• 2018-07
  • 2019-04
  • 2019-05
  • 2019-06
  • 2019-07
  • 2019-08
  • 2019-09
  • 2019-10
  • 2019-11
  • 2019-12
  • 2020-01
  • 2020-02
  • 2020-03
  • 2020-04
  • 2020-05
  • 2020-06
  • 2020-07
  • 2020-08
  • 2020-09
  • 2020-10
  • 2020-11
  • 2020-12
  • 2021-01
  • Patients and methods This study was performed at


    Patients and methods This study was performed at 3 academic centers (Chung-Ang University YongSan Hospital, Soonchunhyang University Hospital, and Chung-Ang University Hospital) in Seoul, Korea, from November 2008 to November 2010. The study protocol was approved by the institutional review boards at all participating centers. All patients gave informed consent before enrollment. The protocol was registered at identifier KCT0000021.
    Discussion The risk of post-ERCP pancreatitis is determined by both patient characteristics and procedure variables. Careful patient selection based on strict indication criteria is required to avoid unnecessary or marginally indicated ERCP, especially in high-risk patients. From the viewpoint of endoscopic procedures, repeated trials of selective cannulation may result in mechanical injury to the papilla and pancreatic sphincter and may cause obstruction of pancreatic outflow. Efficient cannulation is, therefore, an important determinant of post-ERCP pancreatitis. A recent study showed that the basal sphincter pressure and phasic amplitude were significantly reduced after administration of PDE-5 inhibitor (vardenafil 10 mg) in patients with suspected SOD. The hypothesized mechanism of udenafil, another PDE-5 inhibitor, in the current study was reduction of SO tone and opening of papillary access, thus allowing easier cannulation. This effect was evaluated by patency of the papillary orifice, number of cannulation attempts, and success rate of intended selective cannulation. During ERCP, the papillary orifice was observed at the first look whether papillary orifice was patulous. However, there was no significant difference in the number of patulous papillary orifices and cannulation attempts and cannulation success rate between the udenafil group and placebo group. In addition, the rates of occurrence of post-ERCP pancreatitis were also similar in the 2 groups. Udenafil (100 mg) reaches maximal enzyme substrate concentration within 2 hours and produces time of onset within 1 hour, similar to other PDE-5 inhibitors at equivalent doses, including sildenafil (50 mg) and vardenafil (10 mg).32, 33 Based on this pharmacokinetics, udenafil 100 mg was given 2 hours before ERCP so that maximal plasma concentration was achieved and the anticipated effect on the SO had begun to take place. In patients with suspected SOD, vardenafil 10 mg significantly decreased SO tone. Although the equivalent udenafil dose may exhibit a similar effect on SO tone, the effect did not result in a clinically significant outcome. The pathophysiology of post-ERCP pancreatitis is multifactorial. Any prophylactic agents that intervene at only 1 step in the pathogenesis may attenuate, but not ultimately prevent, the event. After eliminating the patient-related factors by careful patient selection, both efficient cannulation with minimal mechanical trauma and early inhibition of potentially activated inflammation cascade may prevent the post-ERCP pancreatitis. For example, PDE-5 inhibitor for efficient cannulation and NSAIDs to reduce inflammation may be an effective combination. Therefore, future studies that investigate dual interventions may provide novel methods for the prevention of post-ERCP pancreatitis.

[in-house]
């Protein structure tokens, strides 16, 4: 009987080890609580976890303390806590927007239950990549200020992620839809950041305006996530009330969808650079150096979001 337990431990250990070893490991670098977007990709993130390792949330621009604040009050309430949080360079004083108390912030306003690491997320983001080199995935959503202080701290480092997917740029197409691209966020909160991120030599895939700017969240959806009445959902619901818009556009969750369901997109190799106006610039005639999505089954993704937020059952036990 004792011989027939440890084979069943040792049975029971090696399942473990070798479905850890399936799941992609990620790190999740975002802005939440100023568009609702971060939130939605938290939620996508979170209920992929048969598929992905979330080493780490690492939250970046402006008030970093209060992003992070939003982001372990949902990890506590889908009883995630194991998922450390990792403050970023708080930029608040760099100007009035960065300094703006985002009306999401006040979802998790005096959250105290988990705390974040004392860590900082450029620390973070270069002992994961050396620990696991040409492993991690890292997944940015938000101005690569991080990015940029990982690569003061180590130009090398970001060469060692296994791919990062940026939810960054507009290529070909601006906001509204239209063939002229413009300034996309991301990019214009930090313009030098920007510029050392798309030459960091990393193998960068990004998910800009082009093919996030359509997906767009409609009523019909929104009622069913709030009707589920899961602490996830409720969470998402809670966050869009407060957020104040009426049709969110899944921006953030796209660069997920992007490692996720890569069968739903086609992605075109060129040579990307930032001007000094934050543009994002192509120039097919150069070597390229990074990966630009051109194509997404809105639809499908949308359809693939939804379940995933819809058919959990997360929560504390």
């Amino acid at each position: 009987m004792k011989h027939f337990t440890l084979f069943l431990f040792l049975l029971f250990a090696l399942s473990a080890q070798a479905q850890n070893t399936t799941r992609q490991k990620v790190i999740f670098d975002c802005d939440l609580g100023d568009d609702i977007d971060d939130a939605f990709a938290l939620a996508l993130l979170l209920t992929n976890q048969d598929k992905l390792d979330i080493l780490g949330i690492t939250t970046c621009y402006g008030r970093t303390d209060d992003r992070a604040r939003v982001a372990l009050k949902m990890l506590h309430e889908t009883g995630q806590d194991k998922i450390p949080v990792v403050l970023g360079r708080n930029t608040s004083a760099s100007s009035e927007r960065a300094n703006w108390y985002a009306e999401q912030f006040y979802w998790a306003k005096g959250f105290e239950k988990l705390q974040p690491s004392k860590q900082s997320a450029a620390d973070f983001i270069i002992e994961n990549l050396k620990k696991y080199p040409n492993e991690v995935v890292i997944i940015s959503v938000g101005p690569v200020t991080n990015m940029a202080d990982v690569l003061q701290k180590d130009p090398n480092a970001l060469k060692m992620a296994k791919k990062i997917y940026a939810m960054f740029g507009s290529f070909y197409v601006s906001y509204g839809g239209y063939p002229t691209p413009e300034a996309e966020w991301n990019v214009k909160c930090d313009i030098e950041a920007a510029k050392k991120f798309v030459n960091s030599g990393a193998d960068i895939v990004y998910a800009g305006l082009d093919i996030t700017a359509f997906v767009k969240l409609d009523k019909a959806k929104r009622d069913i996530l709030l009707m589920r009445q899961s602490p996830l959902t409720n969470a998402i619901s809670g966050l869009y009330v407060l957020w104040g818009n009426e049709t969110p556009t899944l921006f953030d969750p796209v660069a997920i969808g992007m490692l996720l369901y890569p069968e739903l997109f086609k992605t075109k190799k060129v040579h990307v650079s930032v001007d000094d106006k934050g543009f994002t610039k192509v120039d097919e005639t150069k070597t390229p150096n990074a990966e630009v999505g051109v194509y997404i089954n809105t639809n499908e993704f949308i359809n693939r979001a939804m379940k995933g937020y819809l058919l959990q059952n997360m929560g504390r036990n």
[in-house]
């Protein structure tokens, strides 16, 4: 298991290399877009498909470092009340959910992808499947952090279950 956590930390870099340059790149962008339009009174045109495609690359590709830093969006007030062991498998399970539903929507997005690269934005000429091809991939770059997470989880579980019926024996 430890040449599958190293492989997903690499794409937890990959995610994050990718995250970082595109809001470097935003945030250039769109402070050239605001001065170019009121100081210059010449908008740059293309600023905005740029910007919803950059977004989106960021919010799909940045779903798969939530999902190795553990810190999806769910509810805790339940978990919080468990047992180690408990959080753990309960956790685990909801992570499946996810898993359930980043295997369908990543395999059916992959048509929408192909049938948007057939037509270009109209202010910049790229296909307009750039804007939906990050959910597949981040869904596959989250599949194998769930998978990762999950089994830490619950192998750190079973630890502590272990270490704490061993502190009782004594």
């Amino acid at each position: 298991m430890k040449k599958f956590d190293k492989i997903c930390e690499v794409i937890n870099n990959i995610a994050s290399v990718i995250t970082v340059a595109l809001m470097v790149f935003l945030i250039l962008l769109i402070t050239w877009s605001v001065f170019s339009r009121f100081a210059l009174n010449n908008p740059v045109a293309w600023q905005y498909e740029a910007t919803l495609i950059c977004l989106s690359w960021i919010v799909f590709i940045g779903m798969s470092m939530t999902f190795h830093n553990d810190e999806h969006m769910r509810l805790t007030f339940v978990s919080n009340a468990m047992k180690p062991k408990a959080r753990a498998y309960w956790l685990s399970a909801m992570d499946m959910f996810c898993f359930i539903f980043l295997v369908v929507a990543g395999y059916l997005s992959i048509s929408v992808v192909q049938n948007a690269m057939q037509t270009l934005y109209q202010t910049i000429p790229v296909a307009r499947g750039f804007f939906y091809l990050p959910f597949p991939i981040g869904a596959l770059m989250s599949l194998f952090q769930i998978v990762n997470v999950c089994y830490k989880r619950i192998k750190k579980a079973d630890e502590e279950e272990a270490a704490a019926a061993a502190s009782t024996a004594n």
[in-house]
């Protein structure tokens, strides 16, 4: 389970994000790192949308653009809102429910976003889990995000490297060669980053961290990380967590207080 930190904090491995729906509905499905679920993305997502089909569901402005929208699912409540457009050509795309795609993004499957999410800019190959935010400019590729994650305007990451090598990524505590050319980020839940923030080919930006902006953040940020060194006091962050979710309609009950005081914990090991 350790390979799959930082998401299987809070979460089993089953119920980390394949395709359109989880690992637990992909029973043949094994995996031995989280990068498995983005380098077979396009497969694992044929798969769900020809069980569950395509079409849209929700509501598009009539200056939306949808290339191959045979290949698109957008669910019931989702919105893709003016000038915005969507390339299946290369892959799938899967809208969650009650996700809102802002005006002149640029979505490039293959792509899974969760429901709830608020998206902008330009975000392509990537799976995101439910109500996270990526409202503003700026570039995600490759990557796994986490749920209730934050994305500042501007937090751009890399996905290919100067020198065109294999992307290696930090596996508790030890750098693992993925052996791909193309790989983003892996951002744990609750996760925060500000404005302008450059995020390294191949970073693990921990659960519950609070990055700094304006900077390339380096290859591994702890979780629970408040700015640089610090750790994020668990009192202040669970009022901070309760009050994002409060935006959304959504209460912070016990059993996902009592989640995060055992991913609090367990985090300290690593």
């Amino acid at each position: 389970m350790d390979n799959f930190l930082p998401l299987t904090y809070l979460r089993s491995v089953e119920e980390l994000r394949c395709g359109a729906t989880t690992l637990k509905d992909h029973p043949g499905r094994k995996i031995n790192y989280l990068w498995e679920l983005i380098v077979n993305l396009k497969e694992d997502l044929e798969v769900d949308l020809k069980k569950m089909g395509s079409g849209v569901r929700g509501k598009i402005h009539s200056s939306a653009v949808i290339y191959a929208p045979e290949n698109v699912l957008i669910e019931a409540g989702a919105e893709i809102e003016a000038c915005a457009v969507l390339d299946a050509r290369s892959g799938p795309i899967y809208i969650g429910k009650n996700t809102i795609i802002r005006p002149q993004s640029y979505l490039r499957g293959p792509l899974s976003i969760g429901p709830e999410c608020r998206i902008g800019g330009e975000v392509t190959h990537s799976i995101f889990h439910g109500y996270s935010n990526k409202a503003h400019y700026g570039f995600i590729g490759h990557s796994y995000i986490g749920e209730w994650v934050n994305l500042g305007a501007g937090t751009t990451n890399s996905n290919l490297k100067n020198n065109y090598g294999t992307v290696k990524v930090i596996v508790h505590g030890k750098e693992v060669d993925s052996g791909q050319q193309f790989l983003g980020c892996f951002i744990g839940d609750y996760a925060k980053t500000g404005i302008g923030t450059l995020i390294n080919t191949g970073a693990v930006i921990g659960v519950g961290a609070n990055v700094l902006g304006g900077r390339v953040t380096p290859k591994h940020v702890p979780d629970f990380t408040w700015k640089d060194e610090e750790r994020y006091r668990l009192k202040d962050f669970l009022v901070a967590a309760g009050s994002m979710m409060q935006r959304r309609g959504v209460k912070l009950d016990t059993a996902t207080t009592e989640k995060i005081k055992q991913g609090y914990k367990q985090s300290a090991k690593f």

Prostate cancer is the most prevalent cancer and the second leading cause of cancer death in American men. The majority of prostate cancer, about 94%, is identified as clinically localized and treated with radical prostatectomy. Despite its surgical technique advancements, such as robot-assisted procedures with nerve sparing, more than 50% of patients experience postprostatectomy erectile dysfunction (ED) because of cavernous nerve injury. Recently, much of the research effort has been placed on the stimulation of cavernous nerve regeneration and prevention of smooth muscle atrophy in corpus cavernosum., Many preclinical evidences have shown that the intracavernous injection of stem cells with neurotrophins and growth factors contribute to the stem cell survival for nerve regeneration and differentiation., In the previous study, Piao et al have showed that the coadministration of human adipose-derived stem cell (ADSC) and brain-derived neurotrophic factor (BDNF)-immobilized poly-lactic-co-glycolic (PLGA) membrane on the injured cavernous nerve significantly increased the erectile function by promoting the nerve regeneration in a rat model of bilateral cavernous nerve injury (BCNI) model. The damage to the cavernous nerve results in vascular atrophy and apoptosis of corporal smooth muscle cell, which is significant to postprostatectomy ED. However, the previous study mainly focused on ameliorating the injured cavernous nerve after surgery, and showed limited efficacy in preventing the corpus cavernosum apoptosis. In this study, we expanded our approach to ameliorate cavernous nerve injury and corpus cavernosum apoptosis for further improving erectile function.